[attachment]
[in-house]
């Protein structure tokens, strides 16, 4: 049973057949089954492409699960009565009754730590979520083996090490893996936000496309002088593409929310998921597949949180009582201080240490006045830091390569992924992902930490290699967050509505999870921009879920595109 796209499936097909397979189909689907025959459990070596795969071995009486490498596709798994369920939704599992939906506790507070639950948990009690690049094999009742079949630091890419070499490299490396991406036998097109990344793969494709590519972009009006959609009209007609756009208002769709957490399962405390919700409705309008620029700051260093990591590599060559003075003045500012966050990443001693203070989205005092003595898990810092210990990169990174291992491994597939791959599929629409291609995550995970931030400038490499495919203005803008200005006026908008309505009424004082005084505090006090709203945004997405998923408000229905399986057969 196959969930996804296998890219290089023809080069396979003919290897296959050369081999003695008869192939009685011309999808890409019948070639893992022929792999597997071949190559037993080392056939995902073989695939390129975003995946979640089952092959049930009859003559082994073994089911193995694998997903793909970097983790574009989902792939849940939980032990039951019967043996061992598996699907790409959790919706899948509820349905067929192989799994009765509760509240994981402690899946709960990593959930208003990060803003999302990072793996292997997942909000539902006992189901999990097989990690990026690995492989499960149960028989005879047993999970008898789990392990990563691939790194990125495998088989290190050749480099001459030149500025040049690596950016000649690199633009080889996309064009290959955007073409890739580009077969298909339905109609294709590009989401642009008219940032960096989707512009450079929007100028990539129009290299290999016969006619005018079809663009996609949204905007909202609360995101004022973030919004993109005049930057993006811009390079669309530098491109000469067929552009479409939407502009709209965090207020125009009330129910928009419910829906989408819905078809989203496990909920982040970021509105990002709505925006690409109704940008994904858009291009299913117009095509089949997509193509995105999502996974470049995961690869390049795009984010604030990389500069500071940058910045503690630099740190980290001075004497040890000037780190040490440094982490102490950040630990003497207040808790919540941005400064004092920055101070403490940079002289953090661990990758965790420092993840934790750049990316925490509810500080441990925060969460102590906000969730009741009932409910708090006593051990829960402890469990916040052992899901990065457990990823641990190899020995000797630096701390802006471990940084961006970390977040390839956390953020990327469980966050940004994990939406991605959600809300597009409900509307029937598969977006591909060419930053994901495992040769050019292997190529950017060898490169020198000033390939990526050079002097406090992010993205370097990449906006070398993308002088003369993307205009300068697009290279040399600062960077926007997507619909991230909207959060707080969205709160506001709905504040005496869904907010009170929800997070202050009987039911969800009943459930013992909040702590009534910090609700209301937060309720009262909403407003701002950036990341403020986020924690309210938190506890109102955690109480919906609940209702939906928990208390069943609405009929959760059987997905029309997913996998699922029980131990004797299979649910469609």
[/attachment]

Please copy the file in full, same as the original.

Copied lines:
[in-house]
């Protein structure tokens, strides 16, 4: 049973057949089954492409699960009565009754730590979520083996090490893996936000496309002088593409929310998921597949949180009582201080240490006045830091390569992924992902930490290699967050509505999870921009879920595109 796209499936097909397979189909689907025959459990070596795969071995009486490498596709798994369920939704599992939906506790507070639950948990009690690049094999009742079949630091890419070499490299490396991406036998097109990344793969494709590519972009009006959609009209007609756009208002769709957490399962405390919700409705309008620029700051260093990591590599060559003075003045500012966050990443001693203070989205005092003595898990810092210990990169990174291992491994597939791959599929629409291609995550995970931030400038490499495919203005803008200005006026908008309505009424004082005084505090006090709203945004997405998923408000229905399986057969 196959969930996804296998890219290089023809080069396979003919290897296959050369081999003695008869192939009685011309999808890409019948070639893992022929792999597997071949190559037993080392056939995902073989695939390129975003995946979640089952092959049930009859003559082994073994089911193995694998997903793909970097983790574009989902792939849940939980032990039951019967043996061992598996699907790409959790919706899948509820349905067929192989799994009765509760509240994981402690899946709960990593959930208003990060803003999302990072793996292997997942909000539902006992189901999990097989990690990026690995492989499960149960028989005879047993999970008898789990392990990563691939790194990125495998088989290190050749480099001459030149500025040049690596950016000649690199633009080889996309064009290959955007073409890739580009077969298909339905109609294709590009989401642009008219940032960096989707512009450079929007100028990539129009290299290999016969006619005018079809663009996609949204905007909202609360995101004022973030919004993109005049930057993006811009390079669309530098491109000469067929552009479409939407502009709209965090207020125009009330129910928009419910829906989408819905078809989203496990909920982040970021509105990002709505925006690409109704940008994904858009291009299913117009095509089949997509193509995105999502996974470049995961690869390049795009984010604030990389500069500071940058910045503690630099740190980290001075004497040890000037780190040490440094982490102490950040630990003497207040808790919540941005400064004092920055101070403490940079002289953090661990990758965790420092993840934790750049990316925490509810500080441990925060969460102590906000969730009741009932409910708090006593051990829960402890469990916040052992899901990065457990990823641990190899020995000797630096701390802006471990940084961006970390977040390839956390953020990327469980966050940004994990939406991605959600809300597009409900509307029937598969977006591909060419930053994901495992040769050019292997190529950017060898490169020198000033390939990526050079002097406090992010993205370097990449906006070398993308002088003369993307205009300068697009290279040399600062960077926007997507619909991230909207959060707080969205709160506001709905504040005496869904907010009170929800997070202050009987039911969800009943459930013992909040702590009534910090609700209301937060309720009262909403407003701002950036990341403020986020924690309210938190506890109102955690109480919906609940209702939906928990208390069943609405009929959760059987997905029309997913996998699922029980131990004797299979649910469609």